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Expanding Access to Investigational Therapies for HIV Infection and AIDS: March 12-13, 1990 Conference Summary
Treatment IND regulations stipulate that under some circumstances a manufacturer may charge for an experimental drug, but solely to recover costs. The proposed policy statement for the parallel track contains a brief reference to the treatment IND ruling but does not explore further the issue of drug costs. The policy of the Pharmaceutical Manufacturers Association is that the drug sponsor should bear the cost of any drug administered before market approval—in clinical trials or through expanded access protocols. So far, only one sponsor of an AIDS drug has sought payment under existing IND regulations.
TIME TO COMMERCIALIZATION
Previous chapters have emphasized the importance of making sure that expanded access programs do not delay FDA approval of effective drugs by slowing patient accrual in randomized clinical trials. After all, access to a drug is greatest when the drug is on the pharmacist's shelf. Pharmaceutical manufacturers also are concerned about the possible loss of income. In most cases, manufacturers do not begin to make a return on their investment in a drug until the FDA has reviewed all safety and efficacy data and approved the drug for marketing. Thus, the perception that a government agency might request an expanded access protocol for a drug and that such a protocol could delay the time to commercialization might lead a manufacturer to forgo development of that drug.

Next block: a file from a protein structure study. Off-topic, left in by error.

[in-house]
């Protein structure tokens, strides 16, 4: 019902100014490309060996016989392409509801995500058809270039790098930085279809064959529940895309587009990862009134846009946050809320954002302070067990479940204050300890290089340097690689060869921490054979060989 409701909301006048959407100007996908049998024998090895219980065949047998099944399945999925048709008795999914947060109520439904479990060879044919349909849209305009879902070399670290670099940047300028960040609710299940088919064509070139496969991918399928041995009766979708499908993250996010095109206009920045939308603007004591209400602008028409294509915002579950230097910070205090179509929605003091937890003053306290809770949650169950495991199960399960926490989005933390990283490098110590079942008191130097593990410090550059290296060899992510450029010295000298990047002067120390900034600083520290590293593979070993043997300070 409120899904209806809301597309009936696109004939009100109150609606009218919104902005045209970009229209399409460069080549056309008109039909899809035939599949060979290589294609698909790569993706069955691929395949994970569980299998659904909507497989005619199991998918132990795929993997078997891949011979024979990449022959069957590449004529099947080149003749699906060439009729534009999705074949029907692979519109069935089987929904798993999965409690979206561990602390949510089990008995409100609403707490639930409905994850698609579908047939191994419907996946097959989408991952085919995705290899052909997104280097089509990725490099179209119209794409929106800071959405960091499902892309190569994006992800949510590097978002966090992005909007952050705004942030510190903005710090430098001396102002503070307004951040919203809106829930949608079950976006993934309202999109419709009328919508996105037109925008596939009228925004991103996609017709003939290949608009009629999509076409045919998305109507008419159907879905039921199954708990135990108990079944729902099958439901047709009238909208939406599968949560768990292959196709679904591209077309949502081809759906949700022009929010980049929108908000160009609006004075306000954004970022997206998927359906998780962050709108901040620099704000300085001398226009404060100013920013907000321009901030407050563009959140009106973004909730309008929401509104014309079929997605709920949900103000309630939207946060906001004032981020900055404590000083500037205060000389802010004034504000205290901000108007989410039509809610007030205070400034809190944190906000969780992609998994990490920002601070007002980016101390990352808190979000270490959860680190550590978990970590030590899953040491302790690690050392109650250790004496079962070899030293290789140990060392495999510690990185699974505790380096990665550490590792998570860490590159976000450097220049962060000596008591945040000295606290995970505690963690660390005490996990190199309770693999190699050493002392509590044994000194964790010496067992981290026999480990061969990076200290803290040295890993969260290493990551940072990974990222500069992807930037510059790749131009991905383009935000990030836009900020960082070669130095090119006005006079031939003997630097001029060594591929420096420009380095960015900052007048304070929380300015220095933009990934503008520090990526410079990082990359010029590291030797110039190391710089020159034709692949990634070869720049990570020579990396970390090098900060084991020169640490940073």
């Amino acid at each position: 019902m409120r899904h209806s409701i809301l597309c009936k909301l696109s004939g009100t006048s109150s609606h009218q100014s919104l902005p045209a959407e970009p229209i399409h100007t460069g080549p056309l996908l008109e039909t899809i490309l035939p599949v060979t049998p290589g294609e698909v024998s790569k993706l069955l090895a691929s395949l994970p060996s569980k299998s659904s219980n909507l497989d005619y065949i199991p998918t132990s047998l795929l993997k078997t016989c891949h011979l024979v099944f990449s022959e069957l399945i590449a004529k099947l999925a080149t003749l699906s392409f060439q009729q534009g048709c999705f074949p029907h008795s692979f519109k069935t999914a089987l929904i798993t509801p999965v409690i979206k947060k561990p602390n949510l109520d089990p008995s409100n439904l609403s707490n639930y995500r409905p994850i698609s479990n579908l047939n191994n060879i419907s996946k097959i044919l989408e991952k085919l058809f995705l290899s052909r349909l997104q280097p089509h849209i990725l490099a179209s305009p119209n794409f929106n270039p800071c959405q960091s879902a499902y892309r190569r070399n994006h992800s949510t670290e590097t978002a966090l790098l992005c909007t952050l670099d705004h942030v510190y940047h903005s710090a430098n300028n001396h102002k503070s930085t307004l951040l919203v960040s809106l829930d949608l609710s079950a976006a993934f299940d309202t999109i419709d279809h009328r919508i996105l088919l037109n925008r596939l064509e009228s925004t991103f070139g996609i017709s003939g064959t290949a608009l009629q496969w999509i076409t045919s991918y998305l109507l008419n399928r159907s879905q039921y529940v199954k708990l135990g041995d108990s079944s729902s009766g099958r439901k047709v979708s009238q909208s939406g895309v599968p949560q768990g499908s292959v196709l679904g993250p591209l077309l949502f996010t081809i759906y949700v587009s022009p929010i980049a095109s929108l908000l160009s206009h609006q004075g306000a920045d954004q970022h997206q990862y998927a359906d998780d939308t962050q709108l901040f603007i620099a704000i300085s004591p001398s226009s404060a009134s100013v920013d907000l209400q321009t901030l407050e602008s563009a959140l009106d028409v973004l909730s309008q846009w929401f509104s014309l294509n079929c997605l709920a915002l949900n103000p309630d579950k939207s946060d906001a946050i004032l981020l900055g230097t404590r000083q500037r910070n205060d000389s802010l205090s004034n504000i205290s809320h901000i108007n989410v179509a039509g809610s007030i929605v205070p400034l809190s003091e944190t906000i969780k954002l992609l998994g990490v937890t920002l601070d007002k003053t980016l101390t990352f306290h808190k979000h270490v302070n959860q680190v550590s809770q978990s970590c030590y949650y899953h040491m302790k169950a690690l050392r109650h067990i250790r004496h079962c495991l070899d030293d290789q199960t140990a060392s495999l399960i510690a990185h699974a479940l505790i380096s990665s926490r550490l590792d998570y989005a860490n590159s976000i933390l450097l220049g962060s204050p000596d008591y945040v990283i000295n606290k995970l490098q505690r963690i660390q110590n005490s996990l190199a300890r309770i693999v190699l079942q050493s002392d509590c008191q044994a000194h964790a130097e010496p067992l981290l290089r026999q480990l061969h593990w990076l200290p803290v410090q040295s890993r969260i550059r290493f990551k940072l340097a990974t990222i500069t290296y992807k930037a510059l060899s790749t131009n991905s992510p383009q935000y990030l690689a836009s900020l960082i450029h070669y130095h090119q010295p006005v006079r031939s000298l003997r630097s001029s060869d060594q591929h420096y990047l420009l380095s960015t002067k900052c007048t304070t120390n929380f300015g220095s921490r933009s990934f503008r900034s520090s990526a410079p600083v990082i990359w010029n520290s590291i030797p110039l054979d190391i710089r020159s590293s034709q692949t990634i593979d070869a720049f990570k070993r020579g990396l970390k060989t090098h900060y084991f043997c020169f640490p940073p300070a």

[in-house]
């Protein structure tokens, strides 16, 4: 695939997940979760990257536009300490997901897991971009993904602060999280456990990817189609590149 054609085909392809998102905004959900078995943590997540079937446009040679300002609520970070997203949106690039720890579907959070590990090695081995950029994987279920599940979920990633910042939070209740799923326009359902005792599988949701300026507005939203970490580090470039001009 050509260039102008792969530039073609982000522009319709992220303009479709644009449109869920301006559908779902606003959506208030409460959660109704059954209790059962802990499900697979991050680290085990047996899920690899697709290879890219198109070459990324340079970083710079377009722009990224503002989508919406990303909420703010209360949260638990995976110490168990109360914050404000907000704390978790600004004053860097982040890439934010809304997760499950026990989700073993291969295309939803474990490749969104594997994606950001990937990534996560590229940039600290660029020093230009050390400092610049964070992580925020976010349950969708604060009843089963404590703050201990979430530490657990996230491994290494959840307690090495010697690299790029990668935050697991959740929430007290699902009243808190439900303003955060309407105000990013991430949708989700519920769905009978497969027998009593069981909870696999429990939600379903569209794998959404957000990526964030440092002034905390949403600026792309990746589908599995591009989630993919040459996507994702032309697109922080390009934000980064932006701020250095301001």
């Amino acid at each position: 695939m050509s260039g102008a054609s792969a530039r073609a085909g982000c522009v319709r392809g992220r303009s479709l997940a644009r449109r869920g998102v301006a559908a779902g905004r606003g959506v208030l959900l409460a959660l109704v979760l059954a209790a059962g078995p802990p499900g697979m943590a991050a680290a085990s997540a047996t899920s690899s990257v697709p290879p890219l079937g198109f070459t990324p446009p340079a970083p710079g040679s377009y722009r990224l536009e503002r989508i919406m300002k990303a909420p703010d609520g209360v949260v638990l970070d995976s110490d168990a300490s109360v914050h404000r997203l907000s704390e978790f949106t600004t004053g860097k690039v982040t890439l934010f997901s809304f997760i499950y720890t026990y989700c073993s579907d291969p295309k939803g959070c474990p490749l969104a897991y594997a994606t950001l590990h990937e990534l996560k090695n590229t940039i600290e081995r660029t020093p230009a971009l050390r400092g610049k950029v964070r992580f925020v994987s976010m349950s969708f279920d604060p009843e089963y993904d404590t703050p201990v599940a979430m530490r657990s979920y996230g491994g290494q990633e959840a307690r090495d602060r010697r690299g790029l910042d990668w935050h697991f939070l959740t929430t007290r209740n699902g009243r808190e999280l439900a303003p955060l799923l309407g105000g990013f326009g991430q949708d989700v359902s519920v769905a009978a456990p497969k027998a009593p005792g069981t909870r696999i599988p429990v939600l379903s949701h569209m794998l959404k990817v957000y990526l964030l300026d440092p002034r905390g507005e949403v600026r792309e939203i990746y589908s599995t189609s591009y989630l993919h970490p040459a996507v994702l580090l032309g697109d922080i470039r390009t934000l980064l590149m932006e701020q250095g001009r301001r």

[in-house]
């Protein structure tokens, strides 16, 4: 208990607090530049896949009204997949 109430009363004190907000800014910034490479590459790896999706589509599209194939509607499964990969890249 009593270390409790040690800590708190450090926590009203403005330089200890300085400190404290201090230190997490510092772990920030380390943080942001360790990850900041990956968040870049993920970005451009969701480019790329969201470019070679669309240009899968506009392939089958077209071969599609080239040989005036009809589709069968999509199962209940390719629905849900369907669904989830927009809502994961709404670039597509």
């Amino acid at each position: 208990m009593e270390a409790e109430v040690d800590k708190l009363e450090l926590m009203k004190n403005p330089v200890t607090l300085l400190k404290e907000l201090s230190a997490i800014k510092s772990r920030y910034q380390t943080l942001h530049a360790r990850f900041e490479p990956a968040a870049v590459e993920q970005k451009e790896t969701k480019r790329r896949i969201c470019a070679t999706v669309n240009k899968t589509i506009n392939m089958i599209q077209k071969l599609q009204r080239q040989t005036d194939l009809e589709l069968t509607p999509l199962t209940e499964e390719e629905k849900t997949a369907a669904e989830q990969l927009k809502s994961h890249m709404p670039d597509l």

A spokesman for Bristol-Myers Squibb notes that time and energy invested in the expanded access protocols for ddI have caused delays in market approval for two other drugs, both antibiotics in the late stages of clinical development. He says that the opportunity cost associated with these delays—the nonrecoverable loss of future sales resulting from reductions in useful patent life—might emerge as the largest single cost factor of the expanded access effort.
DIRECT COSTS OF EXPANDED ACCESS
A brief recounting of Bristol-Myers Squibb's experience with ddI demonstrates the full range of expenses associated with an effective expanded access program. At the request of the FDA, the company submitted a treatment IND application for ddI on August 15, 1989.